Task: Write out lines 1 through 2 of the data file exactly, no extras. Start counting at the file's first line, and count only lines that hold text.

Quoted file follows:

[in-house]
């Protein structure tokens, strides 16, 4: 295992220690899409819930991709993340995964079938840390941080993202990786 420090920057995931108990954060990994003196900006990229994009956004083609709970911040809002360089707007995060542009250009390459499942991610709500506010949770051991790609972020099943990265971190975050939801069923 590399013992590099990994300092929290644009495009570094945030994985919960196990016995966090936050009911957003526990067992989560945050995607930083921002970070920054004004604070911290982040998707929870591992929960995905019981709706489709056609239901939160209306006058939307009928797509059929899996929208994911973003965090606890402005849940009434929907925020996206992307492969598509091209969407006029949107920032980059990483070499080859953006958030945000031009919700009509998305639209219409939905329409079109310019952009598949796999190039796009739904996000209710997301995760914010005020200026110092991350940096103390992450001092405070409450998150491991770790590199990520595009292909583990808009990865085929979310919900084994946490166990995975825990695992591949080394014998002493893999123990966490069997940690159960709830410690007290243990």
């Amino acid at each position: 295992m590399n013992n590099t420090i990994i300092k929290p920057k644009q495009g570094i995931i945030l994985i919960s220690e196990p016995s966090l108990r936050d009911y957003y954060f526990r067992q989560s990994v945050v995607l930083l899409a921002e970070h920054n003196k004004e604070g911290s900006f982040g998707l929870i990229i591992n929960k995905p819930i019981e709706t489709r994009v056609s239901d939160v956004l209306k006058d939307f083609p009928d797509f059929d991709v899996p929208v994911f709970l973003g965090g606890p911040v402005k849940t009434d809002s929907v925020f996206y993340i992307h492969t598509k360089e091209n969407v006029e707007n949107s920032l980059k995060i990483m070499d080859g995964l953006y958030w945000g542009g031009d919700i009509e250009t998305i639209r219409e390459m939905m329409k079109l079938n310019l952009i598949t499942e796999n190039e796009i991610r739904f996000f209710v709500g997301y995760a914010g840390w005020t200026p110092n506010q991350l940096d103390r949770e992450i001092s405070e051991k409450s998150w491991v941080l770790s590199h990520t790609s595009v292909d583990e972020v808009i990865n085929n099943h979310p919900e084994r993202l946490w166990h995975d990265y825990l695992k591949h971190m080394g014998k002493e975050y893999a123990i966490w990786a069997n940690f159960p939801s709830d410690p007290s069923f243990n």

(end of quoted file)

[in-house]
């Protein structure tokens, strides 16, 4: 295992220690899409819930991709993340995964079938840390941080993202990786 420090920057995931108990954060990994003196900006990229994009956004083609709970911040809002360089707007995060542009250009390459499942991610709500506010949770051991790609972020099943990265971190975050939801069923 590399013992590099990994300092929290644009495009570094945030994985919960196990016995966090936050009911957003526990067992989560945050995607930083921002970070920054004004604070911290982040998707929870591992929960995905019981709706489709056609239901939160209306006058939307009928797509059929899996929208994911973003965090606890402005849940009434929907925020996206992307492969598509091209969407006029949107920032980059990483070499080859953006958030945000031009919700009509998305639209219409939905329409079109310019952009598949796999190039796009739904996000209710997301995760914010005020200026110092991350940096103390992450001092405070409450998150491991770790590199990520595009292909583990808009990865085929979310919900084994946490166990995975825990695992591949080394014998002493893999123990966490069997940690159960709830410690007290243990």